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more yoga teaching

21st April 2004 permanent link

Some thoughts – prompted by my friend Bettina’s graduation from one of the most rigorous yoga teaching programmes in the world – on how yoga teachers are trained.

Here’s how it works in ashtanga vinyasa yoga, the style I practice and am most familiar with.

Teaching qualifications are only issued by the head of the school, Sri K. Pattabhi Jois, to students who personally attend his school in Mysore, India. There are three levels of qualification.

  1. Students (e.g. me) who have attended the school at least once and completed the basic “primary” practice series to Pattabhi Jois’s satisfaction, are ok’d to teach the first half of the primary series to beginners, but not to bill themselves as qualified teachers.
  2. Students (e.g. my friend Bettina) who have attended the school several times and completed most of the “Intermediate” (pretty damn tough) practice series can request Pattabhi Jois’s authorisation to teach. Note the presence of words like “several”, “most” and “request” in that last sentence. There is no formal entitlement to a teaching qualification if you attend X hours of classes or can get into positions Y and Z – it’s more a matter of convincing Pattabhi Jois that you are competent, dedicated and serious about your yoga. About 80 people worldwide have this qualification – the semi-official list (everybody who is on it is qualified, but not absolutely everybody who is qualified is on it) is at These people are referred to as Authorised teachers.
  3. The most senior Certified teachers generally have to have studied with Pattabhi Jois for ten years or more and to have completed the first of several (hair-raisingly) Advanced practice series. There are just over 30 Certified teachers worldwide. (The certification is actually a something like doctoral-level degree officially recognised by the Indian government, but that’s just a curiosity. The Indian government has no more authority or competence to make pronouncements on yoga matters than any other)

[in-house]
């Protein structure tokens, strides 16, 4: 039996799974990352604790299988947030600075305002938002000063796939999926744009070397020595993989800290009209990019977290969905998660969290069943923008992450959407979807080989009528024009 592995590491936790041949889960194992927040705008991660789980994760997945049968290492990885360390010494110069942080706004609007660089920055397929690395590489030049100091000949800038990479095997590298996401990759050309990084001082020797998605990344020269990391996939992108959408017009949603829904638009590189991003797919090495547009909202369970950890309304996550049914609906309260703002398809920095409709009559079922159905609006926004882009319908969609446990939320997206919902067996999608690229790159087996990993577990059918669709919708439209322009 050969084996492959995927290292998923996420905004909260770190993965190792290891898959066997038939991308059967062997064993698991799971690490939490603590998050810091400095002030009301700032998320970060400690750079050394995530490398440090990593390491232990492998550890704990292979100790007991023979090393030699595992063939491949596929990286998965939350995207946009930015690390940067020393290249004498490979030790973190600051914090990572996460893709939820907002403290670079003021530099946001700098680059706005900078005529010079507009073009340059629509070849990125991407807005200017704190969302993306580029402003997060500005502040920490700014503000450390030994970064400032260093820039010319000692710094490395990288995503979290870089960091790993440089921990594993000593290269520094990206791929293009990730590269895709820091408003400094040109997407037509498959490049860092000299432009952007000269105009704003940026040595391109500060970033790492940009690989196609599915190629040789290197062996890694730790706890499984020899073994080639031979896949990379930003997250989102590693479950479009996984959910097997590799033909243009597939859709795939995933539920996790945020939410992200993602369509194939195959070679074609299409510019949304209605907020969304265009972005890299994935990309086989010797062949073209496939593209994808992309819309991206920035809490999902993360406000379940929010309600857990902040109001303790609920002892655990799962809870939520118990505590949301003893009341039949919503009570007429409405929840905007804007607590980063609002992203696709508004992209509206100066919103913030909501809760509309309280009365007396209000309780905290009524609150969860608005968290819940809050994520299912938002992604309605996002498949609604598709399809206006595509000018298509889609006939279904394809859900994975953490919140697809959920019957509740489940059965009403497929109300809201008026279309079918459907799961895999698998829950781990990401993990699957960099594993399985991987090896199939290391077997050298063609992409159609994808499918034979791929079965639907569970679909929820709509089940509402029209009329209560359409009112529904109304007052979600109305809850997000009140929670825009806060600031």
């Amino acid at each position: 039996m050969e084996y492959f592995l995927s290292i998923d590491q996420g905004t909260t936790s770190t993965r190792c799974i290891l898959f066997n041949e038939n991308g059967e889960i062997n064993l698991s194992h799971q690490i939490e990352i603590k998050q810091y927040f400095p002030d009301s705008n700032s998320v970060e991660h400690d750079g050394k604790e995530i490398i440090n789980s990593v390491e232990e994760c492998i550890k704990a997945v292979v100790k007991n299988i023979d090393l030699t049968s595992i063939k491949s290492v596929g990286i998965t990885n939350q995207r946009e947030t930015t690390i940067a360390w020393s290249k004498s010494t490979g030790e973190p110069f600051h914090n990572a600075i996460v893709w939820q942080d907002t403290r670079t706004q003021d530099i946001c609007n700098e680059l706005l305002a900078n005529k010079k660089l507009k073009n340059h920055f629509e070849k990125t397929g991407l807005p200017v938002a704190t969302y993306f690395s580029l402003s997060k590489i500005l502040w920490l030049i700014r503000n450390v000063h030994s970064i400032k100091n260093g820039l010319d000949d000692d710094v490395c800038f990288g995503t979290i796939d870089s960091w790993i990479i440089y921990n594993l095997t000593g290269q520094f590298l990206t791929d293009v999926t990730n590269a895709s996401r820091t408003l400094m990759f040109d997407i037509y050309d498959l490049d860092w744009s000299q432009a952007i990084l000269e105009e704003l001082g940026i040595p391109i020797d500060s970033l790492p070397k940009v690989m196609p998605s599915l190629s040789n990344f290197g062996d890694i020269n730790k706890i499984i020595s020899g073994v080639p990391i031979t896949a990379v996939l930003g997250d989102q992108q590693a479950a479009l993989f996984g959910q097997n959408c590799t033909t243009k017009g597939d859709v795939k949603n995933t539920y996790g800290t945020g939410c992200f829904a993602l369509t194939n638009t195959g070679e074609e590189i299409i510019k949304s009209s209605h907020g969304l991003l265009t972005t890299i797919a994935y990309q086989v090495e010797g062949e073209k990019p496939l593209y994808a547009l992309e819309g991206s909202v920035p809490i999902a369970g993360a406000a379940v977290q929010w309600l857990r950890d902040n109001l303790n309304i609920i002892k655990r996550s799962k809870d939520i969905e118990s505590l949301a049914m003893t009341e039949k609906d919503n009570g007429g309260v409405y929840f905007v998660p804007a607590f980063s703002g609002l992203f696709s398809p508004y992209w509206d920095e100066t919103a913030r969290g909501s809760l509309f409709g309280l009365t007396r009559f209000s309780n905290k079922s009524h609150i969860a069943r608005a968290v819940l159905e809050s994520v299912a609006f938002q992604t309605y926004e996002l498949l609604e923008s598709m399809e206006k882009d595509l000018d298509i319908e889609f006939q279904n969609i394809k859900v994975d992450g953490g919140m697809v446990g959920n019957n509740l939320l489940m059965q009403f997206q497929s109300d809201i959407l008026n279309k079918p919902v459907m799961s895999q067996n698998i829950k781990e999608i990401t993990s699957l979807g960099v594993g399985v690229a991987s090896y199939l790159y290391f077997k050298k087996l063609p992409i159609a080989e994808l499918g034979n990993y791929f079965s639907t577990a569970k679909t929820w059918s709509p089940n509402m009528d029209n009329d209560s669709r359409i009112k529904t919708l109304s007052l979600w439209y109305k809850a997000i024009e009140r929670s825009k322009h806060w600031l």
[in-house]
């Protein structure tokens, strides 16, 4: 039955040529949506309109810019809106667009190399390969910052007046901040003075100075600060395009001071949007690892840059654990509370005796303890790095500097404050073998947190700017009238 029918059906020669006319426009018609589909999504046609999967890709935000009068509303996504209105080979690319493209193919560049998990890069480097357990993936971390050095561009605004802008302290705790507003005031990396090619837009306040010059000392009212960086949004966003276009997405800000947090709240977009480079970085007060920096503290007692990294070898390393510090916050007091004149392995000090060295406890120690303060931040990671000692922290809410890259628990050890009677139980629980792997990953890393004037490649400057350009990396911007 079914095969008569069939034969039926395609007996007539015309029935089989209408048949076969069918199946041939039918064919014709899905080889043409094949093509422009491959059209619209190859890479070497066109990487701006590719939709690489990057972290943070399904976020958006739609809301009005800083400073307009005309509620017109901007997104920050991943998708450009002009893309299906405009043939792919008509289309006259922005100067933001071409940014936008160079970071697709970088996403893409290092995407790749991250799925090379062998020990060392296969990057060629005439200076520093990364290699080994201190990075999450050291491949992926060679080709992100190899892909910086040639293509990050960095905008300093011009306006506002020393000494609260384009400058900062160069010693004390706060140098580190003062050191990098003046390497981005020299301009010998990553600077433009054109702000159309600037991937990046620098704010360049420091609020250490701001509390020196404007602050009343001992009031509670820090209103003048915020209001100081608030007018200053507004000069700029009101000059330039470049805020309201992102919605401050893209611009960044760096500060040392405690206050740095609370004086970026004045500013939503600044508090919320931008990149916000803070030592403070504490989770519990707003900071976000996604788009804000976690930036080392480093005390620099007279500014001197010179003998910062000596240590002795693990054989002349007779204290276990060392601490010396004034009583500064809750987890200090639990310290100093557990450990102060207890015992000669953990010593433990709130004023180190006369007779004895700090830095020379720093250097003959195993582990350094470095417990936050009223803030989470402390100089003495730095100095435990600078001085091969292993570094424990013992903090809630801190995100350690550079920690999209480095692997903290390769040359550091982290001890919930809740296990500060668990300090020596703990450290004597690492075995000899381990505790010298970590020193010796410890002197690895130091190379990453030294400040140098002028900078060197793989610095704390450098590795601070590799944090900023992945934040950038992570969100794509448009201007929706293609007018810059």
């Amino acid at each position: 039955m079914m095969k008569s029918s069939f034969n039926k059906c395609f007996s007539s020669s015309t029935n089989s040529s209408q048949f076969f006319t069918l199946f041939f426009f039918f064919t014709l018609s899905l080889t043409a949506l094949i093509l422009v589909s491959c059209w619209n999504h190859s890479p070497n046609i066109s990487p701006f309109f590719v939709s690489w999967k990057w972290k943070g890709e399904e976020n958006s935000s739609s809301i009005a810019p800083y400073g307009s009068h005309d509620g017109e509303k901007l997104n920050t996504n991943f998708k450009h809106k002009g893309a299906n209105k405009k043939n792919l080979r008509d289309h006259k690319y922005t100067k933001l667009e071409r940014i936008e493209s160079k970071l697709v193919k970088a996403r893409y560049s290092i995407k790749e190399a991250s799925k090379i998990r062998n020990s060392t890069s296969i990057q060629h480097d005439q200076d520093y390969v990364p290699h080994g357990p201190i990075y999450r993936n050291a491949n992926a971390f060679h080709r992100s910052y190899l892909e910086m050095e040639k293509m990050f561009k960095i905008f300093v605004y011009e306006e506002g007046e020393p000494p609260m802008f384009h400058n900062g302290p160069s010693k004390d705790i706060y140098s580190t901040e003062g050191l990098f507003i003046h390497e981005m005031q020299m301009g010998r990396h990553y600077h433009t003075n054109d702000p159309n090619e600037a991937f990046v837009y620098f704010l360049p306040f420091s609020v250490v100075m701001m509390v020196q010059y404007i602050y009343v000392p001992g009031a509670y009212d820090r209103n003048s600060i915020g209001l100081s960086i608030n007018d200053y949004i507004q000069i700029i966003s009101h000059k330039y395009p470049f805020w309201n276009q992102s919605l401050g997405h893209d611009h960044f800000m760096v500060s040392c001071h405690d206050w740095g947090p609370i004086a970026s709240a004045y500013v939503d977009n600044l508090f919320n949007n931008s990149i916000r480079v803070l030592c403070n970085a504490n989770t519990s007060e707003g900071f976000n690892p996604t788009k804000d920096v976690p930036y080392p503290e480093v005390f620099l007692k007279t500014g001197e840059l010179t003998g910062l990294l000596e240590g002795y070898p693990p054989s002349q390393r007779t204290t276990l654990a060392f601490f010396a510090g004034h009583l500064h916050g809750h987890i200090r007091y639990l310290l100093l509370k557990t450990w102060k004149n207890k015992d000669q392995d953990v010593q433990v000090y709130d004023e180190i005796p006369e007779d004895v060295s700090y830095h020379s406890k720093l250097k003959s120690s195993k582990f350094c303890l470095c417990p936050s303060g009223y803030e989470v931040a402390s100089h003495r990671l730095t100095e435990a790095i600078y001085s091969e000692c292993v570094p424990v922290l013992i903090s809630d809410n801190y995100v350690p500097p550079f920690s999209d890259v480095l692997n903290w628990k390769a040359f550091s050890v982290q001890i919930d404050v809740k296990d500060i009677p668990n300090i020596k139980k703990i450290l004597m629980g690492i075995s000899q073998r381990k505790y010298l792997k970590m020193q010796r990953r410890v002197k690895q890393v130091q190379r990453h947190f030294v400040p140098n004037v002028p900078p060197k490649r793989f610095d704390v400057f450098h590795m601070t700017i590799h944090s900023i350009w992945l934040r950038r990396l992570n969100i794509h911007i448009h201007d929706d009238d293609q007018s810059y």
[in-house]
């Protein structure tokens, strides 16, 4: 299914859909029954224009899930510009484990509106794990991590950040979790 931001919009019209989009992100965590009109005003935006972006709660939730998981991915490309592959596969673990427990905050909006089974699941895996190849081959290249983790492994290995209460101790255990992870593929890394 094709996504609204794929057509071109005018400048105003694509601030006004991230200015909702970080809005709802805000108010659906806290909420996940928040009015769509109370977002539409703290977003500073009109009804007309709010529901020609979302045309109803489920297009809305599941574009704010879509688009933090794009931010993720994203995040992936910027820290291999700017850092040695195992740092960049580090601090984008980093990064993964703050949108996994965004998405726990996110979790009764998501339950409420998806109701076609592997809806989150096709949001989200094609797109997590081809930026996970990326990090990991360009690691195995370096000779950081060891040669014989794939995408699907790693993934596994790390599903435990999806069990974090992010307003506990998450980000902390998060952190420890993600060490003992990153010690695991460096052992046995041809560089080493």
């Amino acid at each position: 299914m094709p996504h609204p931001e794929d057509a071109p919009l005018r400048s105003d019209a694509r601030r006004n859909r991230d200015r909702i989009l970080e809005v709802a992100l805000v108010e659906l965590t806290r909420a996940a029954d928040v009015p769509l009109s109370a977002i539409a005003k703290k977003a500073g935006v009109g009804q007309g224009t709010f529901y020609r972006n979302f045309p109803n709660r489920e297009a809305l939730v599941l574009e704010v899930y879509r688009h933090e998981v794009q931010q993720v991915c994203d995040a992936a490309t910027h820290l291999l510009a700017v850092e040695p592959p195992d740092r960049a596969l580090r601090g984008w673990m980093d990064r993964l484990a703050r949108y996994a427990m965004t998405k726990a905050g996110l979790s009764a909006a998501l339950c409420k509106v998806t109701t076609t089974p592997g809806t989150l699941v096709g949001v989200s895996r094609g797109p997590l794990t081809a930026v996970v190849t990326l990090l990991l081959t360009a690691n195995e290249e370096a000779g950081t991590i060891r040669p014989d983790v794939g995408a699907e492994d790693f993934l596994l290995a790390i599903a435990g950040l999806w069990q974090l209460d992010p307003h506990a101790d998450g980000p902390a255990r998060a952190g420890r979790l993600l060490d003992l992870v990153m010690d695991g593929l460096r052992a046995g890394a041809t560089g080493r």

I believe this teacher training system is excellent. Why? Because it works when judged by its results. Pattabhi Jois has been practicing and teaching yoga longer than almost anybody else alive, and he knows what he’s doing. I mentioned previously that I know about a third of the hundred-and-some Authorised and Certified teachers – have attended their classes and/or studied alongside them in Mysore. In my experience they are generally very dedicated yoga practitioners, capable teachers and good folks.

Some people object to the system for various reasons. One is that it absolutely requires attendance in Mysore for substantial periods and so is too much commitment in time and/or money for some people. My view on that is: tough. I wouldn’t want to be taught yoga by somebody who wasn’t dedicated and serious; willingness to go to India for several spells of several months and pay substantial tuition fees is one pretty good way of demonstrating dedication and seriousness. It’s not the only way, of course, and people who are serious about their yoga but can’t, because of family commitments or whatever, drop everything and go to India can pursue yoga teaching qualifications in other schools, some of which are also good.

In any case, acceptance of the reality of where you are is a yogic virtue: I have a small child now, and I started practicing ashtanga yoga when Pattabhi Jois was already in his eighties, so it’s very unlikely that I’ll ever be able to spend as much time studying with him as people who started twenty or thirty years ago. But that’s my karma and there’s no point wailing or gnashing my teeth about it – I just get on and do my practice anyway (currently, as much as my eleven month old son allows).

Another, superficially more serious objection is that Pattabhi Jois’s “curriculum” simply consists of aspiring teachers convincing him that they are serious about, and have attained some level of proficiency in, their own yoga practice. There is nothing in it about teaching skills or techniques as such; no anatomy training; no formal classes in yoga philosophy. In reply to which I would just reiterate: it works. All the graduates of Pattabhi Jois’s non-system that I have taken classes with have been capable, safe and inspiring teachers.